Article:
Glass: A Portrait of Philip in Twelve Parts

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Movie Info

Shine director Scott Hicks documents a year in the life of prolific composer Philip Glass in order to explore the work that goes into creating a symphony and offer a detailed overview of his subject's remarkable career. Glass may be a composer whose name is virtually synonymous with the minimalist music movement, but one shouldn't be so quick to pigeonhole the composer. A musician who is outwardly confident and at times unpredictable, Glass works tirelessly to create a composition entitled Symphony No. 8 for orchestra, as well as an opera entitled Waiting for the Barbarians. Additional conversations with Glass's family and friends highlight how the composer is able to retain his creative spirit while simultaneously remaining a devoted family man. ~ Jason Buchanan, Rovi

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Critic Reviews for Glass: A Portrait of Philip in Twelve Parts

All Critics (31) | Top Critics (13)

Audience Reviews for Glass: A Portrait of Philip in Twelve Parts

  • Mar 27, 2010
    "Glass: A Portrait of Philip in Twelve Parts" is an illuminating documentary, perhaps too much so, of the life and career of the famed composer, whose work I know mostly through his film work, starting with "Koyaanisqatsi" which a college friend watched repeatedly until an intervention had to be staged. So, it should come as no surprise, that my favorite part of this documentary is the segment with Errol Morris, Woody Allen and Martin Scorsese talking about their collaborations with him. There is also ample time given over to Glass' philosophy which informs some of the projects he has worked on over the years.(Why it does seem everybody famous gets photographed with the Dalai Lama?) And what starts off as simply providing background information on his personal life and marriage to a much younger woman(There is a joking reference to a guideline that a man should marry a woman who is one half his age plus seven which I also remember from The Autobiography of Malcolm X) takes on a life of its own as there emerges a sense of his failing to balance his work and personal life adequately in preparing a new opera in Germany. While most men his age in their seventies are more likely starting to retire and relax, Glass' pace is picking up as he pushes himself to write the music that is filling his head while keeping himself in excellent physical shape at the same time. Not only that, but he also starts a new family to whose attention he cannot give his fullest. I do not think that has anything to do with my thinking that men should stop reproducing at the age of 50 and am loath to ever be put into the position I find myself here to comment on somebody else's personal life. Instead, I would have preferred the writing, crafting and performing of the opera to be used as a framing device and given more attention in general.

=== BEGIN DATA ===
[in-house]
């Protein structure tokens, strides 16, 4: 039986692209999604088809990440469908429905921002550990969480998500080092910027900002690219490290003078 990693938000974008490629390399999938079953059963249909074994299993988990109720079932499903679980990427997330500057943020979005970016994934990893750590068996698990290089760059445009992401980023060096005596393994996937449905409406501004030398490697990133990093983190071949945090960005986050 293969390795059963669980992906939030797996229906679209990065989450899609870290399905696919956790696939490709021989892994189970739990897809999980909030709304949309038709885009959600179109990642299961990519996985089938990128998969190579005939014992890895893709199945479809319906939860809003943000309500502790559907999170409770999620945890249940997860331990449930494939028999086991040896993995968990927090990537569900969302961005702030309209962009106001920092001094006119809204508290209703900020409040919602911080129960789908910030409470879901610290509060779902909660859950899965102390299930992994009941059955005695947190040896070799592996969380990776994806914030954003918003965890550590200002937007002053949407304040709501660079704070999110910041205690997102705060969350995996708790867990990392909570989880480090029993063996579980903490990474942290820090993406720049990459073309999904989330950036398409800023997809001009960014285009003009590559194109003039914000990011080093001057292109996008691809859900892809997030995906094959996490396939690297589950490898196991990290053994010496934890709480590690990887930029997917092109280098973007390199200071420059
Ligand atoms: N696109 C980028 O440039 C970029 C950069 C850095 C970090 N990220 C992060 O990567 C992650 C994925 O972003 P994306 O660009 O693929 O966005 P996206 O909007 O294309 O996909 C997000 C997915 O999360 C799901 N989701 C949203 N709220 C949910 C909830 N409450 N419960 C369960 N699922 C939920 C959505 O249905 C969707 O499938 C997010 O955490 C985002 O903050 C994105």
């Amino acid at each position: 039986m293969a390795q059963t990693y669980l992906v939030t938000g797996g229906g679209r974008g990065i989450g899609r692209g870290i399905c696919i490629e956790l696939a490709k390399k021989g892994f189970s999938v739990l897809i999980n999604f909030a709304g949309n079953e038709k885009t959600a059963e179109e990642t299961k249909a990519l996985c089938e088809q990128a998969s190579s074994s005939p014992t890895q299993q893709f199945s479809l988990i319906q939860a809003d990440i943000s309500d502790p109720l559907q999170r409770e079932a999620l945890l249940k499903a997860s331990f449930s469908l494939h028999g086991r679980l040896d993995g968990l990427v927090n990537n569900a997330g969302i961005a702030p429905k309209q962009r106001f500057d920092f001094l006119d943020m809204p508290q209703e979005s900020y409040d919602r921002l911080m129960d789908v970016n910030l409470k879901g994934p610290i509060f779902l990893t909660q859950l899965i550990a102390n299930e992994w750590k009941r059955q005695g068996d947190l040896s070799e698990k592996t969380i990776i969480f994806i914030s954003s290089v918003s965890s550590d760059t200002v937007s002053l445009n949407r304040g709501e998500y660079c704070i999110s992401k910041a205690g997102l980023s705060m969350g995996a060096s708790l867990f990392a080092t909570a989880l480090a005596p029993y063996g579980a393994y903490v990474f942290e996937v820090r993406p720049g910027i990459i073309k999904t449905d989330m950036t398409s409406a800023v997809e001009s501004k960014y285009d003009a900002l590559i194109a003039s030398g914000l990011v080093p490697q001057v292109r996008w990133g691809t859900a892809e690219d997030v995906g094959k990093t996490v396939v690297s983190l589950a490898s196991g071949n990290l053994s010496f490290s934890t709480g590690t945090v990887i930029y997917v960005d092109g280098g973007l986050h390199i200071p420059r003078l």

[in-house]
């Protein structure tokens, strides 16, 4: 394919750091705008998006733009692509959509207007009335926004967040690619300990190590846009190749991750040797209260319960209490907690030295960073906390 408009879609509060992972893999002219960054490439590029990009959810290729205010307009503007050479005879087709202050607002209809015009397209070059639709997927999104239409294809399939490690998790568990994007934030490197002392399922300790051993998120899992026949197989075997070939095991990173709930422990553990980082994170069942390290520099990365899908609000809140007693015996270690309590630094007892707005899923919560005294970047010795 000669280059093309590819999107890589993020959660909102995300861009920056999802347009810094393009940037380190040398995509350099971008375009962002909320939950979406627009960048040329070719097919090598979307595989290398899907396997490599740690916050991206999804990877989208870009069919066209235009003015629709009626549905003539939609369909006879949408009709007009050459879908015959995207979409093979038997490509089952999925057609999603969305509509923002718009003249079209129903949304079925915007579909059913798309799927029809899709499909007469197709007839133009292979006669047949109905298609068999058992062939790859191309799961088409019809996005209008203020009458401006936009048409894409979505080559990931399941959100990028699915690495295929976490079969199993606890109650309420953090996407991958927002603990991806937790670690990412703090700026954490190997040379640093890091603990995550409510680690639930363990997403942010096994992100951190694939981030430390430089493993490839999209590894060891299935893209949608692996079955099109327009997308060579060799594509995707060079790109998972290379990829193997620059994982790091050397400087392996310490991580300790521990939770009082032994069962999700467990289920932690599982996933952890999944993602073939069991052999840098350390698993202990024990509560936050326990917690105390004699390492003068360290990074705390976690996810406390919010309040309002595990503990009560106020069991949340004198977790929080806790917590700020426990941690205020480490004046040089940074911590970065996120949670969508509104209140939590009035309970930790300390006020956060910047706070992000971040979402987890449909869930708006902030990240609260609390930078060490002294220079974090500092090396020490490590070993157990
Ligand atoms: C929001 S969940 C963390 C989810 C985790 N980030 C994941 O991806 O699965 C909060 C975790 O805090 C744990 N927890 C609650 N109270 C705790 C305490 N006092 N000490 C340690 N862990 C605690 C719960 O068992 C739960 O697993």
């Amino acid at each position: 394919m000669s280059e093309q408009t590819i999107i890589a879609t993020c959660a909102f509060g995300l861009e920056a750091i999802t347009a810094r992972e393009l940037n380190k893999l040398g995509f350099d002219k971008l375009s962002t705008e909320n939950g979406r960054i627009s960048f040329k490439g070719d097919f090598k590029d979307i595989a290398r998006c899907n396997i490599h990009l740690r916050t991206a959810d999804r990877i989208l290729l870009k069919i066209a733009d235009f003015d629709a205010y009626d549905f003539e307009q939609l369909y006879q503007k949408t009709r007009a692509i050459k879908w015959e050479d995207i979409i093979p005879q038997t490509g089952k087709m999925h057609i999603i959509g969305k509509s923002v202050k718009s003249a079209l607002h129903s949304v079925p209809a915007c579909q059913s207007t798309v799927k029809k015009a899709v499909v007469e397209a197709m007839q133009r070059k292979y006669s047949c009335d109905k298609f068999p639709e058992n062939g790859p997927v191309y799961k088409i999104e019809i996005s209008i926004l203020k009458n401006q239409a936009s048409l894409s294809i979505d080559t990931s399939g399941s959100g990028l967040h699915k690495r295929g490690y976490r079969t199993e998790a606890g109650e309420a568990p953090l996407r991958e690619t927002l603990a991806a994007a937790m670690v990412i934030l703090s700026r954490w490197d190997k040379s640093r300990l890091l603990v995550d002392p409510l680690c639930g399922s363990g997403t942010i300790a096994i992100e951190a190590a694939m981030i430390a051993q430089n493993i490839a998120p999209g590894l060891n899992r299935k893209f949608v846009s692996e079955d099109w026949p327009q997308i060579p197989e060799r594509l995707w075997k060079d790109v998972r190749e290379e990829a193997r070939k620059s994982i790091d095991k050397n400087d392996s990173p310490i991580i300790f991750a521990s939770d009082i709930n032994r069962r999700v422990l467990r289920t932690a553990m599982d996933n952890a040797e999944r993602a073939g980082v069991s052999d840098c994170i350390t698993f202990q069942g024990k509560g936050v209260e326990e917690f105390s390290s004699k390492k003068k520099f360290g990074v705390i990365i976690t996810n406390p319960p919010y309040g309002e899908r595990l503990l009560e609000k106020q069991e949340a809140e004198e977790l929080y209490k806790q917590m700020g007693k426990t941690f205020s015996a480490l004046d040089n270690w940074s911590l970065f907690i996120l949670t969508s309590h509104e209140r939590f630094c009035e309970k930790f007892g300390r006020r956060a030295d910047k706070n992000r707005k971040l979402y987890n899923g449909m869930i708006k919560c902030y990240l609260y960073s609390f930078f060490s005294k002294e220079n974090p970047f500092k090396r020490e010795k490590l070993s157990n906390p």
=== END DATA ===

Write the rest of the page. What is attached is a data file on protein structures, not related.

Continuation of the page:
Walter M Super Reviewer
  • Jul 22, 2008
    MIFF '08: To end the festival this year, I saw Glass: A Portrait of Philip in Twelve Parts - and how 'indie doco' do they want to make that title?! They may as well have just called it Glass: Philip in D-Minor or some shit. Anyway, I fell asleep twice - never a good sign. The film offered very few insights into his film work, which was what I was interested in. Instead, it looked more at his symphonies and his home life. It seriously seemed like his marriage with Holly was about to collapse. But having to live with someone who clearly never stops working...what else could you expect? The brief appearances of Woody Allen and Martin Scorsese added little to the film, and for at least five of the "Twelve Parts" I was as bored senseless. It sucks to end the festival on such a low, but on the whole, this was a very good year.
    Robert F Super Reviewer

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